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Folgers is trying to be cool, confronting its bad reputation


Folgers is trying to be cool. Though it is the bestseller of ground coffee in U.S. stores, the brand has had to confront a painful realization - its reputation is not great. NPR's Alina Selyukh reports on the coffee company's makeover.

ALINA SELYUKH, BYLINE: You know it's coming, so let's hear it.


UNIDENTIFIED PEOPLE: (Singing) The best part of waking up is Folgers in your cup.

SELYUKH: This jingle is possibly the most famous thing about Folgers - an ad campaign so successful we're still singing it almost 40 years later - except it's almost 40 years later. Is Folgers the best part of waking up? When I began asking this, I got answers like Ayanna Jackson's.

AYANNA JACKSON: It's sludge in your cup. It's just not. Sorry, Folgers.

SELYUKH: Jackson from Maryland is a strong no.

LUKE SIMMONS: It's what my parents drank. It's what my grandma drank.

SELYUKH: Luke Simmons is proud to carry on the tradition.

SIMMONS: There have been a couple of times where I've offered my friends coffee, and they've been, what kind is it? And I'll be like, it's good old Folgers motor oil.

SELYUKH: So people have made fun of you.

SIMMONS: Oh, yeah, definitely.

SELYUKH: Simmons lives in Arizona and starts every morning with a cup or two of black coffee, usually Folgers.

SIMMONS: It's - the first cup of coffee I ever had was a cup of Folgers coffee made in my mom's auto-drip.

SELYUKH: A carafe, brewed on a timer, shared with family before school and work - classic, right? That's a nice way to put it.

GEOFF TANNER: Candidly, many consumers were dismissing Folgers as their grandmother's coffee.

SELYUKH: That's the way Geoff Tanner put it. He is in charge of the brand as the head of marketing at J.M. Smucker, the parent company of Folgers.

TANNER: Well, we could certainly see it in our sales numbers. We had been losing market share for quite some time. The brand had been losing relevance.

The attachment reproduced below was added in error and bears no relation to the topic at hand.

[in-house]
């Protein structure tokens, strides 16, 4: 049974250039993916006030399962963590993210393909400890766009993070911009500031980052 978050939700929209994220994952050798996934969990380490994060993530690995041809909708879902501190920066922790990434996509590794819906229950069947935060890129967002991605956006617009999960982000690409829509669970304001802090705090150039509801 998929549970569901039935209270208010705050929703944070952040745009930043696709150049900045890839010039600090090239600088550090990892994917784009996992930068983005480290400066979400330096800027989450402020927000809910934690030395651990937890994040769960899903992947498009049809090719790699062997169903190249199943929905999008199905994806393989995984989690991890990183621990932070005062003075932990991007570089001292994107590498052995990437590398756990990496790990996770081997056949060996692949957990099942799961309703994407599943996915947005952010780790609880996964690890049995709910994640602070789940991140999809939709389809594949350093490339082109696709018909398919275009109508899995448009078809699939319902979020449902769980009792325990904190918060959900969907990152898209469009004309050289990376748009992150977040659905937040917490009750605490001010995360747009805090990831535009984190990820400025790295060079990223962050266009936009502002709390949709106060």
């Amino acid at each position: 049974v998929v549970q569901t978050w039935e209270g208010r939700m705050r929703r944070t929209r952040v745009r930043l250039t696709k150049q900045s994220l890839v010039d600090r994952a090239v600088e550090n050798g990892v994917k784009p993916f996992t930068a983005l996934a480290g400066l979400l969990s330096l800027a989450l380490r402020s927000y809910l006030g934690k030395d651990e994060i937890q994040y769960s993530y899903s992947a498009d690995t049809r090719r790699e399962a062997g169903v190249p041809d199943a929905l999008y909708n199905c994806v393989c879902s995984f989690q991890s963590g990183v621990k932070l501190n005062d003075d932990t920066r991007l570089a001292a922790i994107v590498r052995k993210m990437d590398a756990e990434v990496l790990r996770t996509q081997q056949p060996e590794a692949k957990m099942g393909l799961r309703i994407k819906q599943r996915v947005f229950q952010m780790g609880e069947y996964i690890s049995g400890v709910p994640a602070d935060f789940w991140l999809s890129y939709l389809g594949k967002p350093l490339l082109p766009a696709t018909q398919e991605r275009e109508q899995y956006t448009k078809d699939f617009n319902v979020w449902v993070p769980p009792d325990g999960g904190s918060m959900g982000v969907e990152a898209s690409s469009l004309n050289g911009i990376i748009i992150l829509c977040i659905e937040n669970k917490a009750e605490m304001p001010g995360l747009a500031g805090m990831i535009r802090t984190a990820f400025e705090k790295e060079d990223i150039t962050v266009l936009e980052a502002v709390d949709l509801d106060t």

SELYUKH: It's almost 170 years old, a throwback in a time of single-origin nitro lattes. Tanner says his team still found the product itself testing well, but its perception needed a wake-up. Along came a radical idea - an ad campaign that says, heck yeah, we're grandma's coffee.


JOAN JETT AND THE BLACKHEARTS: (Singing) And I don't give a damn 'bout my bad reputation.

SELYUKH: As Joan Jett rocks her '80s counterculture anthem, there's a parade of others who are cool with Folgers - the crew of the company's roastery in New Orleans, some local female bikers, brass music star Trombone Shorty.


SELYUKH: A mainstream brand attempting an earnest snub to coffee snobbery - Tanner admits he took some convincing to agree to this campaign.

TANNER: Who goes out there and says, well, we know some of you don't think we're that good, but we don't care?

SELYUKH: The hope was to appeal to millennials and the Gen X. Tanner says it worked. In recent months, data from research firm IRI showed Folgers gaining ground with those age groups faster than competitors. Every year, Folgers sells over a billion dollars worth of ground coffee. And right now, in the moment of high inflation, it's drawing shoppers away from pricier brands.

TANNER: We are seeing and we continue to expect to see consumers trading down. Our hope and belief is that they're not seeing it as a trade down. Just because it's cheaper doesn't mean it can't be cool, which is what we were going after.




SELYUKH: I told my colleague Mary Yang about this story. At 22, she's the newest generation of coffee drinkers. She didn't associate Folgers with a bad reputation, but she'd also never bought it. I found an old Mr. Coffee machine in our office kitchen, and we did the thing.


YANG: I don't think I've ever used one of these in my life.


SELYUKH: It's hot all right.


YANG: We definitely made it too light.

SELYUKH: You know too much about coffee.

Turns out I made old-school coffee for a former barista. She was kind and said she would totally finish the cup. Later, she confessed she did not. Pro tip - you got to drink it while it's hot.

Alina Selyukh, NPR News.

(SOUNDBITE OF MUSIC) Transcript provided by NPR, Copyright NPR.

Alina Selyukh is a business correspondent at NPR, where she follows the path of the retail and tech industries, tracking how America's biggest companies are influencing the way we spend our time, money, and energy.